Norway will continue to search for oil and gas for the next four years, with most new drilling permits coming to developed areas, the new center-left government announced on Wednesday. The announcement comes as the EU revises its Arctic strategy and calls for a ban on new research in the region.
The coalition of the left and centrists will take power on Thursday after defeating the Conservative-led government in last month’s election.
“The Norwegian oil industry will grow and will not stop,” the two partner parties said in a joint policy paper, adding that they would maintain the existing exploration licensing system.
Although climate change was a major issue discussed during the election campaign, the left said it wanted to ensure that any transition from oil and gas, and the jobs created by the industry, were gradual.
Norway is the largest oil and gas producer in Western Europe, pumping about four million barrels of oil equivalent a day and deriving half of its hydrocarbon export earnings since the beginning of the year.
The oil industry welcomes the new government’s plans.
“Providing access to attractive areas is the most important measure that the authorities must provide for the continued development and value creation of the oil and gas industry, but also for financing the green transition,” said Norwegian Oil and Gas, a lobby group. .
The new minority government has to seek support from opposition parties in parliament for its policies, which complicates matters as some seek to curb oil drilling.
“We are about to get a new government, but with the same irresponsible policies as the previous one,” Frode Plame, head of Greenpeace Norway, told Reuters. “The government platform means full-forward for continuing oil exploration.”
The agreement on the European Economic Area, which allows Norway to be part of the EU’s single market without being a member of the European Union, will remain in force, said Jonas Gar Stoere, who will become prime minister in the new government.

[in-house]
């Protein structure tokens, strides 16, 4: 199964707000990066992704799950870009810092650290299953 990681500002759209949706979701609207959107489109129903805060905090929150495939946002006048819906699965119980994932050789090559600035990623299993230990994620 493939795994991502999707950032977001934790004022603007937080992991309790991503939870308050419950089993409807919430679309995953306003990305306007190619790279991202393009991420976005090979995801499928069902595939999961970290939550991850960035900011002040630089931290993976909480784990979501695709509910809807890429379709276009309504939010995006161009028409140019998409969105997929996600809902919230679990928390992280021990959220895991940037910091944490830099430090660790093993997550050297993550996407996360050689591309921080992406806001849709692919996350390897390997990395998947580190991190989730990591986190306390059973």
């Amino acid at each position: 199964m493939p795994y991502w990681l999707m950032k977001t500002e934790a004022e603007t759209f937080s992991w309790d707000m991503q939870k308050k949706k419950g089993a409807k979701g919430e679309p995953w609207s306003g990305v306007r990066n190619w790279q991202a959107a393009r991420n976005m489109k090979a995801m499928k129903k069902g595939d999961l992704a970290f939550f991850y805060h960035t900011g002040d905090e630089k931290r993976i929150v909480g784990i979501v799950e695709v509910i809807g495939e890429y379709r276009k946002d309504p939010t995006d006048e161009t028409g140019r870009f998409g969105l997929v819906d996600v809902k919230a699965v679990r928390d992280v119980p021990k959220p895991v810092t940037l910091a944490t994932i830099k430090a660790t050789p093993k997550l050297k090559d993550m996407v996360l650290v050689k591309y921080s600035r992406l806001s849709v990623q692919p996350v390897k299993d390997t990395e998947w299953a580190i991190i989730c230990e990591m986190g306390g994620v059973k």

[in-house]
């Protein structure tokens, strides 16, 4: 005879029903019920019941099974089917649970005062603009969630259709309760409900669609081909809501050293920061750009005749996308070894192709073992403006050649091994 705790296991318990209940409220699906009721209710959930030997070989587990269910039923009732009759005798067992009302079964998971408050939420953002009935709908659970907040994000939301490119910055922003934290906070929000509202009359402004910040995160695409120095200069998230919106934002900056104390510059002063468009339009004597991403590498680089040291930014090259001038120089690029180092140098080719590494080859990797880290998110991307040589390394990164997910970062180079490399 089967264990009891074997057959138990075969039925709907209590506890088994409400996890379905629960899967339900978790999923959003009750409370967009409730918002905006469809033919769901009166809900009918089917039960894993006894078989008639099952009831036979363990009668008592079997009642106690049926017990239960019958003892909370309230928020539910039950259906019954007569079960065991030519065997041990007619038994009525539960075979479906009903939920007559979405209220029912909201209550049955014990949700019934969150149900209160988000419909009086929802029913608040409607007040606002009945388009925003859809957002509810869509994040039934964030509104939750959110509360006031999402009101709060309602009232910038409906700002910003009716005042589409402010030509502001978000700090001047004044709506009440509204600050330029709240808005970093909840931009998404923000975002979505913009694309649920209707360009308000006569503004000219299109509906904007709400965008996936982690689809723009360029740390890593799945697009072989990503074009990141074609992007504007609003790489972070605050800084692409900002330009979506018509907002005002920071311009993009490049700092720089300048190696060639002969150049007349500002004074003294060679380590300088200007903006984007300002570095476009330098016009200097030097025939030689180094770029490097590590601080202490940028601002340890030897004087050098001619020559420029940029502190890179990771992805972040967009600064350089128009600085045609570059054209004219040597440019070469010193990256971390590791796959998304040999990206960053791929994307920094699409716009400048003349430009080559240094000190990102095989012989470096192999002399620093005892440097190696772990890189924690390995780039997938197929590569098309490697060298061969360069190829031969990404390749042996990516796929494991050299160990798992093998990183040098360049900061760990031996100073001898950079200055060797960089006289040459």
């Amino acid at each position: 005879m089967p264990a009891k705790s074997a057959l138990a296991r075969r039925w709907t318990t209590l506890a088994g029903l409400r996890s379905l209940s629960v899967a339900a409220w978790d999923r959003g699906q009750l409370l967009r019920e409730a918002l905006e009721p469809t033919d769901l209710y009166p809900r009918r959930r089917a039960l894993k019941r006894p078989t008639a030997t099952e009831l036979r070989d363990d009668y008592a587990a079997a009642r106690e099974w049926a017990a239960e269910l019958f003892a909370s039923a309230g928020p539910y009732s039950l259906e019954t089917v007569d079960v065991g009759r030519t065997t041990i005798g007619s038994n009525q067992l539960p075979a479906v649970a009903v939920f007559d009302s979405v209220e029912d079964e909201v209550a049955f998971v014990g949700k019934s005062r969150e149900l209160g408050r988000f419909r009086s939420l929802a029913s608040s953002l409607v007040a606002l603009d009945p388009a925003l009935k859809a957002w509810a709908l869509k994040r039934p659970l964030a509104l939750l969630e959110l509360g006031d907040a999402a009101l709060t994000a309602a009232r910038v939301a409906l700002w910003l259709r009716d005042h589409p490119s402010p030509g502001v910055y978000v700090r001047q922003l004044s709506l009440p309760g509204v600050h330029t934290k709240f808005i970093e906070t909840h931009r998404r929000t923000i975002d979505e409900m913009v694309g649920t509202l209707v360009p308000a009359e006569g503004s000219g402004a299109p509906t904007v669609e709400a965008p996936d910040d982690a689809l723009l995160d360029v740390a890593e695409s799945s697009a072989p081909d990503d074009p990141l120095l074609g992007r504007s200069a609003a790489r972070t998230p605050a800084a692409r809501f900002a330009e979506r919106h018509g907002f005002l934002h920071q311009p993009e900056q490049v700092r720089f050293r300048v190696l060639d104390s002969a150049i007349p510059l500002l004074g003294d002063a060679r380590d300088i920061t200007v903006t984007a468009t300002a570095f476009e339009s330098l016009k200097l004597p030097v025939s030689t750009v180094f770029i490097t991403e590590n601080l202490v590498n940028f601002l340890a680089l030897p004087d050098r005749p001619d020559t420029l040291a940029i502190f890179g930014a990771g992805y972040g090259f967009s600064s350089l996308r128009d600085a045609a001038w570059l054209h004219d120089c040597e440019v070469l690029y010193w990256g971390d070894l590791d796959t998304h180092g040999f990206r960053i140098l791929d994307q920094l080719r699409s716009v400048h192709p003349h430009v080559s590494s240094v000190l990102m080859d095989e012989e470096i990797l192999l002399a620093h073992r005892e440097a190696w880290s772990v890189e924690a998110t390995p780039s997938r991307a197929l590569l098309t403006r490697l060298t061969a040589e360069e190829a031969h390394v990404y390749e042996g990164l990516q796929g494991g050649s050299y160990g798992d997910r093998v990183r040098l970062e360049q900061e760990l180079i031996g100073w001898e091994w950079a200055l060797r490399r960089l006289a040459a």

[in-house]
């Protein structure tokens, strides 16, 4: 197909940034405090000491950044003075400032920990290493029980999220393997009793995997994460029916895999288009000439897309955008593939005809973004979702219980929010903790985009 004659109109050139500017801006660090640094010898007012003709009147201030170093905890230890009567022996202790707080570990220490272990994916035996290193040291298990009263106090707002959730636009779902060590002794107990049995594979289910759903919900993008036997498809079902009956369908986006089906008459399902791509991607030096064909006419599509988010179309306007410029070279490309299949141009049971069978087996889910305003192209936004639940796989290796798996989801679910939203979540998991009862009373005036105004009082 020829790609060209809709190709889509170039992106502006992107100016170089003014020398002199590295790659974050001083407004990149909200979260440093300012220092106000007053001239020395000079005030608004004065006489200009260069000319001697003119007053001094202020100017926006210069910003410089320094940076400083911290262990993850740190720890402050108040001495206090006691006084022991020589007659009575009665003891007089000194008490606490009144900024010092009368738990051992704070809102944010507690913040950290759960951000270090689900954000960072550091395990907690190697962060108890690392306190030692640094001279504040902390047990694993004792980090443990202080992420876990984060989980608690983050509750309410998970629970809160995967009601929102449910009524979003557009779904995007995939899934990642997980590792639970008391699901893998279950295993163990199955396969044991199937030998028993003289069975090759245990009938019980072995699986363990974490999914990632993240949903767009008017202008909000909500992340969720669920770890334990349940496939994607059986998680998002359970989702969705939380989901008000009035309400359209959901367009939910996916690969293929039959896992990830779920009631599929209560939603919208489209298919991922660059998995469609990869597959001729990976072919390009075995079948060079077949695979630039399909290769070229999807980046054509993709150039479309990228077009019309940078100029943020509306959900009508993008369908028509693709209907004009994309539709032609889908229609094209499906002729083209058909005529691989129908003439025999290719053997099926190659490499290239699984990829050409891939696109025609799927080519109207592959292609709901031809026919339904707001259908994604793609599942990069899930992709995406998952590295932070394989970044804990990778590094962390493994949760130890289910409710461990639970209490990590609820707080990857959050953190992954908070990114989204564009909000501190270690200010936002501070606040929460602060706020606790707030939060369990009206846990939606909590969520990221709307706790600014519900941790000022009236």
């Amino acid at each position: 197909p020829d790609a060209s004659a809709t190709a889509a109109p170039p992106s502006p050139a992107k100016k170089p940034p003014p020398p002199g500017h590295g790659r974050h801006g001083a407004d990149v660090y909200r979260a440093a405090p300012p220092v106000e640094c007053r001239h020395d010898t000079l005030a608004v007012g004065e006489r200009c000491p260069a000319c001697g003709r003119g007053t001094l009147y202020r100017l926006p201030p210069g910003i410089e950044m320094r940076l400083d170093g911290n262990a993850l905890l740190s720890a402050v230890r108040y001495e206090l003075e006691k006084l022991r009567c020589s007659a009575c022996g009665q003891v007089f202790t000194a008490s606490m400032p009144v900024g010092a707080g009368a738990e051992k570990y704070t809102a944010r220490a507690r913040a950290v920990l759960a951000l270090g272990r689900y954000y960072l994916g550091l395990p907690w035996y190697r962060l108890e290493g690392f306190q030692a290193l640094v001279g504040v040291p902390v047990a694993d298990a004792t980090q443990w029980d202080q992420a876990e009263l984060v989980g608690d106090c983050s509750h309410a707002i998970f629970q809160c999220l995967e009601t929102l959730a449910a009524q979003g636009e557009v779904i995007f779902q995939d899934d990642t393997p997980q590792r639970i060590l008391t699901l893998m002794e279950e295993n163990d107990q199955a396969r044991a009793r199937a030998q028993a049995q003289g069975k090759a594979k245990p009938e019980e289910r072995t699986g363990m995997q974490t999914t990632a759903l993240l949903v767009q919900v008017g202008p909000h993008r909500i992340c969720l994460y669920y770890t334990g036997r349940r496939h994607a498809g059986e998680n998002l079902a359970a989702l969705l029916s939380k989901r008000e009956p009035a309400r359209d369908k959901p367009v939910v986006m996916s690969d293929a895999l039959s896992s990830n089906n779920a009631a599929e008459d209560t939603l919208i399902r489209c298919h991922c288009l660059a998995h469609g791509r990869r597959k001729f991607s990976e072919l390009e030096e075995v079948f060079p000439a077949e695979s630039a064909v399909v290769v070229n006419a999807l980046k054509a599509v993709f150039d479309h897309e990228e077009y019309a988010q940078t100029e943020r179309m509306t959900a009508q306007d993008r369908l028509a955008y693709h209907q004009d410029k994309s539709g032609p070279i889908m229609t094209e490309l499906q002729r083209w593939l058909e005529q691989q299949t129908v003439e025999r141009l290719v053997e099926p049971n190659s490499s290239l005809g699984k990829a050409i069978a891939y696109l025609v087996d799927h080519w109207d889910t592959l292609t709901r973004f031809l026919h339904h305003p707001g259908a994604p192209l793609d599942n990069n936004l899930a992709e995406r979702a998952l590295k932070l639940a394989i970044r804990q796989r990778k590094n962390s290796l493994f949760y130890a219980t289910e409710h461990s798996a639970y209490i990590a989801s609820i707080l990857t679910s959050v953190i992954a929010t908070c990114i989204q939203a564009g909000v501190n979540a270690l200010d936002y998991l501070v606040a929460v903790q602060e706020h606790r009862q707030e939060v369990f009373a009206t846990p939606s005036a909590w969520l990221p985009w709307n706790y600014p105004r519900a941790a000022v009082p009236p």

“The single market agreement is at the heart of our relationship with Europe,” Stoere told reporters.
European Arctic ban
The European Union will demand a ban on the development of new Arctic oil, coal and gas fields to protect the region, which is hit hard by climate change, according to a proposal for the bloc’s new Arctic strategy published on Wednesday.
The European Commission’s proposal reflects the EU’s efforts to increase its role on the world stage, although it has limited influence in the Arctic. It is not a member of the Arctic Council, the regional coordinating body, although three of its Member States – Denmark, Finland and Sweden – are.
The EU is committed to ensuring that oil, coal, and gas remain in the country, including in the Arctic regions,” the EU executive’s proposal said, while acknowledging that the bloc itself still imports oil and gas. in the region.
“To this end, the Commission is working with its partners on a multilateral legal obligation not to allow further development of hydrocarbon reserves in the Arctic or neighboring regions, nor to purchase such hydrocarbons if they are produced.”
The Arctic is one of the regions most affected by climate change. The area has warmed three times faster than the rest of the planet in the last 50 years, causing rising sea levels and thawing of permafrost.
Under its new strategy, the EU also aims to step up research into the effects of thawing permafrost , which could put oil fields at risk and release greenhouse gases and dangerous microbes into the atmosphere.
“Over 70% of Arctic infrastructure and 45% of oil fields are built on permafrost,” the document, which has yet to be approved by the 27 EU member states, said.
Potential measures could include developing methods for local cooling and stabilization and introducing stricter construction standards, the commission said.
It is also proposed to set up a monitoring and early warning system to detect microbes such as anthrax released from the ground during thawing.
The Arctic Council consists of Canada, Iceland, Norway, Russia, and the United States, as well as the three EU countries, along with six indigenous organizations, and acts as a forum for cooperation. The EU has applied for observer status.
To strengthen its regional presence, the EU plans to open an office in the Greenland capital, Nuuk, as the United States did last year.